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Should You Invest in Frontier Markets?

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Regular readers know I'm a big fan of diversification. It's been a long time since I've waved my flag as strongly as I have over the past few months.

I'm not optimistic about where the US stock market is headed over the next year or two. The Shiller PE is very, very high, which means that stocks are not likely cheap. The Federal Reserve has steadily been ending its bond-buying program and seem likely to raise interest rates next year.

The bull market has been going on for more than 5 years, which feels a little like José Iglesias hitting above .330 - you know it isn't going to last. The question doesn't seem to be "if", but "when" is the correction coming.

For this reason, I've been looking to squirrel a few nuts away from my United States-based pile. Over the last few years, I've been investing in more general foreign funds. I then found that I had a hole in my portfolio by not having enough emerging markets.

A few weeks ago, I even wrote about whether you should invest in a Russian ETF now as the stocks have taken a beating due to the conflict there. Many readers pointed out that it is a risk, but I jumped in with a whopping 1.5% of my portfolio. It's like getting your toe nail wet to test the waters... not even putting a whole toe in.

So it is with that in mind that I come across the idea of investing in frontier markets. These markets typically have the safe haven countries of Kuwait, Nigeria, Qatar, and many more. Did I just type safe haven? I meant extreme volatility, political instability, high inflation, and low liquidity, just about everything you don't want in an investment. On the surface this seems like the worst idea one could ever have.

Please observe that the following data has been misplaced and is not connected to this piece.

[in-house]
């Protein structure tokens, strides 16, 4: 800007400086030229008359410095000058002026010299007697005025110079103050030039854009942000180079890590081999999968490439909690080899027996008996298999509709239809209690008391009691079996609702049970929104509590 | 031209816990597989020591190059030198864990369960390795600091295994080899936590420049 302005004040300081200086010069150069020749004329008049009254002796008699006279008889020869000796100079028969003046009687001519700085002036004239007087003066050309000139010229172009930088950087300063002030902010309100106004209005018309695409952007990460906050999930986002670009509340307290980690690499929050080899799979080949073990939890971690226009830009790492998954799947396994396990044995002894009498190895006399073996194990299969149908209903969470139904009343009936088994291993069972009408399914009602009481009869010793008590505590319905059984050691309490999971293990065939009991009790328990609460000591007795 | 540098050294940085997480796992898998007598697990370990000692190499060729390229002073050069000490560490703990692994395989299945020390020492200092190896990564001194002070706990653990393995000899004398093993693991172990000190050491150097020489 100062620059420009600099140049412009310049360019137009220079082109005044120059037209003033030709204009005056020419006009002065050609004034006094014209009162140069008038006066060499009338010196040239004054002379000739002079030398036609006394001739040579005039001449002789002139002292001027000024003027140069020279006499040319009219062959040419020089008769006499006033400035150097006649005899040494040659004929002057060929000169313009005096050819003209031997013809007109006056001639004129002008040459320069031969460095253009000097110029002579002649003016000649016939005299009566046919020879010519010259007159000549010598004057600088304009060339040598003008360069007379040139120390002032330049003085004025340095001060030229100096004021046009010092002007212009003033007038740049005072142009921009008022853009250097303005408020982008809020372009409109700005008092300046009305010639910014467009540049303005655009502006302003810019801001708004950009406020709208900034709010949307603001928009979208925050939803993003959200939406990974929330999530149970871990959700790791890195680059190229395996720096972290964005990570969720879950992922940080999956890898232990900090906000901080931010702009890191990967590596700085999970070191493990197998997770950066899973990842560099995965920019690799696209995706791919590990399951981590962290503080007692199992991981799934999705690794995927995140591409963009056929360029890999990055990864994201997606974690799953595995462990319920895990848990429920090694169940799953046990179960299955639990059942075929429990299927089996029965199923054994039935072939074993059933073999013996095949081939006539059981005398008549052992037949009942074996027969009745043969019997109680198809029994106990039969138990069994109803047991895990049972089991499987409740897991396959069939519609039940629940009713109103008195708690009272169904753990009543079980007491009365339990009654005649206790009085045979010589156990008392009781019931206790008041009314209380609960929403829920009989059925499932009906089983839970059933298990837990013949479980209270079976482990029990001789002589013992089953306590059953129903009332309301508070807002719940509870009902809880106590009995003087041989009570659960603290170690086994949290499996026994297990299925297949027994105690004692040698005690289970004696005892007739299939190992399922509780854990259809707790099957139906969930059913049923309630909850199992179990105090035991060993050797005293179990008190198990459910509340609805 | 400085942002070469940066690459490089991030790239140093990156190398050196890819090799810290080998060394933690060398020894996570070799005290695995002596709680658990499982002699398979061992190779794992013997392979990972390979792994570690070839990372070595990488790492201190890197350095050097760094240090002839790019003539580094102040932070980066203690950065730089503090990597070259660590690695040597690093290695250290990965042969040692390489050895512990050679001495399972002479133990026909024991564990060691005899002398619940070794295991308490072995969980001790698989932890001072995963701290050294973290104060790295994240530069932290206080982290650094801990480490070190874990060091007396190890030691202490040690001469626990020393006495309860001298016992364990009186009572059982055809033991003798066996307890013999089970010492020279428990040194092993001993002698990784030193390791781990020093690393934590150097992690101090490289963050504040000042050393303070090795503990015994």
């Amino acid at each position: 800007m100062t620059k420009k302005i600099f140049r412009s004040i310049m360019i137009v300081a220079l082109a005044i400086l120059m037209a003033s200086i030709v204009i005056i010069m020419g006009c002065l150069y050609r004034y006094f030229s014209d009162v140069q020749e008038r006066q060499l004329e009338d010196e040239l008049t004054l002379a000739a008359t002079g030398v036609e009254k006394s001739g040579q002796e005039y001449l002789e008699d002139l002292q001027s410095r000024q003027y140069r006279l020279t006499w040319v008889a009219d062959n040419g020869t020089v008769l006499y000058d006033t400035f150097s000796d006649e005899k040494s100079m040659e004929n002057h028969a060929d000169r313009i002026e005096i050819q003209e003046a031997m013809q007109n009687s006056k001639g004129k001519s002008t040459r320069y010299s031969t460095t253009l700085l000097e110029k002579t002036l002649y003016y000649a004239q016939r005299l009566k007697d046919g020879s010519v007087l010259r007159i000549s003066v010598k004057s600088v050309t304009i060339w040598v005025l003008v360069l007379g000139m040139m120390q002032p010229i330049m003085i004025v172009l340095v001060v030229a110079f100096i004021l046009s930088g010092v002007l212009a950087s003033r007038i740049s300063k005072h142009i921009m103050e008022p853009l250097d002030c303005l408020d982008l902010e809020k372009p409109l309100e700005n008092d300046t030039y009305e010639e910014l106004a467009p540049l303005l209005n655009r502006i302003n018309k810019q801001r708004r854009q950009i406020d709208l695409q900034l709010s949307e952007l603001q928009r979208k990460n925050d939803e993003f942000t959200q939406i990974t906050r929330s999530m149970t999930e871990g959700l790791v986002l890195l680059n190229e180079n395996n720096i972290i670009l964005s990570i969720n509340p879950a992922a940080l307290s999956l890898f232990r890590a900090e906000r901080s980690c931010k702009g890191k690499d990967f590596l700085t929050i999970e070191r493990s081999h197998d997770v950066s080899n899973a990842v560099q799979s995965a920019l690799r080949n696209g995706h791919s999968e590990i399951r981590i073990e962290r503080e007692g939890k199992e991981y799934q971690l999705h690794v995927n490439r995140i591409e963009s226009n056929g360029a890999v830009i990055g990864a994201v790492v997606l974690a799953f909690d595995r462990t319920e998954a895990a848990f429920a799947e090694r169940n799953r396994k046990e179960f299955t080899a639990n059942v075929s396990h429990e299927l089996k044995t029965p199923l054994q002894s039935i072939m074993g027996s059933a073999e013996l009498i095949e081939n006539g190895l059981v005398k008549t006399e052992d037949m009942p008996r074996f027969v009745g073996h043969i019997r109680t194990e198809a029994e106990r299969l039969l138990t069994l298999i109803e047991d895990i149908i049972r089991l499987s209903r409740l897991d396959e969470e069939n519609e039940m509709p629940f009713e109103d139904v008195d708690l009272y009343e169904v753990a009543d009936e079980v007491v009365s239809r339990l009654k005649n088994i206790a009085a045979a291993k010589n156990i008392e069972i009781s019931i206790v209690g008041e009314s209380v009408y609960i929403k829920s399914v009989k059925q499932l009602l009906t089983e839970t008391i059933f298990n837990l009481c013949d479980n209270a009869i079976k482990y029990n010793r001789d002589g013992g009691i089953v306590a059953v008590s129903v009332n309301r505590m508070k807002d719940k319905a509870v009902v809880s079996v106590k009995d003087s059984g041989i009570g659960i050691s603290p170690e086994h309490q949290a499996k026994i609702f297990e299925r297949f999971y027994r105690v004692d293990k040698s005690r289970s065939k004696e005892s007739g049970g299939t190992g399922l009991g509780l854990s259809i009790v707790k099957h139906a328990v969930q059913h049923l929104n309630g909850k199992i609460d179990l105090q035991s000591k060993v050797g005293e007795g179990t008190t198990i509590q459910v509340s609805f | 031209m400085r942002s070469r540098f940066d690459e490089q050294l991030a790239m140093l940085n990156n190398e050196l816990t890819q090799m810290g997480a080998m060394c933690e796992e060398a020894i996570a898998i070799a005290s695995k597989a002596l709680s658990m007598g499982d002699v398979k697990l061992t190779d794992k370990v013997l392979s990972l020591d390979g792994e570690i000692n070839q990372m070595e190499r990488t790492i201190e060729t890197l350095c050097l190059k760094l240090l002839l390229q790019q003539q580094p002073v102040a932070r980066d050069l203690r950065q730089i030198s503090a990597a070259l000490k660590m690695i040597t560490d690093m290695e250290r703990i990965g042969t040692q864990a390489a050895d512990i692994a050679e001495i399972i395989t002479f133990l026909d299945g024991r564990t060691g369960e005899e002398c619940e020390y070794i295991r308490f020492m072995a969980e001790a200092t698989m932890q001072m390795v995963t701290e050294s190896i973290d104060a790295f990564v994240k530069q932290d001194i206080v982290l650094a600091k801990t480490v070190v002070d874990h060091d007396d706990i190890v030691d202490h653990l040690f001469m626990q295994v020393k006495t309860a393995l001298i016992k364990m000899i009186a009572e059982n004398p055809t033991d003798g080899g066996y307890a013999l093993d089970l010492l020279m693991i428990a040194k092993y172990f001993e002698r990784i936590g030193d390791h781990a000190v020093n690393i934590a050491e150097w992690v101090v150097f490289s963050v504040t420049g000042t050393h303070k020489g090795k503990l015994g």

Or is it? The iShares MSCI Frontier 100 ETF seems to be up 46% over the last two years. Individually, the countries probably aren't the safest investments, but each is a small percentage which makes it very diversified. Imagine this being 3% of your portfolio, which may be a lot for something like this. If Kazakhstan disappears and the investments go to zero that's 4.35% of 3% or around 0.13% of your portfolio. It's not exactly a death blow. However, these countries all have a lot of room to growth. In 30 years, I see globalization helping these countries become the size of some of the emerging markets today.

To borrow from my baseball analogy above it's almost like investing in 16-year old prospects. They may never play a game in the big league, but investing early means investing cheaply. The payoffs can be big. And to further the squirrel analogy these nuts are about as far away from the United States stash possible. And again, they are scattered around, so the loss of a single nut or two doesn't matter much.

I decided that I'm going to take the plunge. It turns out that the ETF trades commission-free in my Fidelity account. Not that the $8 savings on each side of the transaction is going to make or break the investment, but it's better than a poke in the eye. I figure that it's worth putting a little more than 1% in it.

Maybe every 5 years, I'll check back in with a progress report.

Last updated on August 21, 2014.

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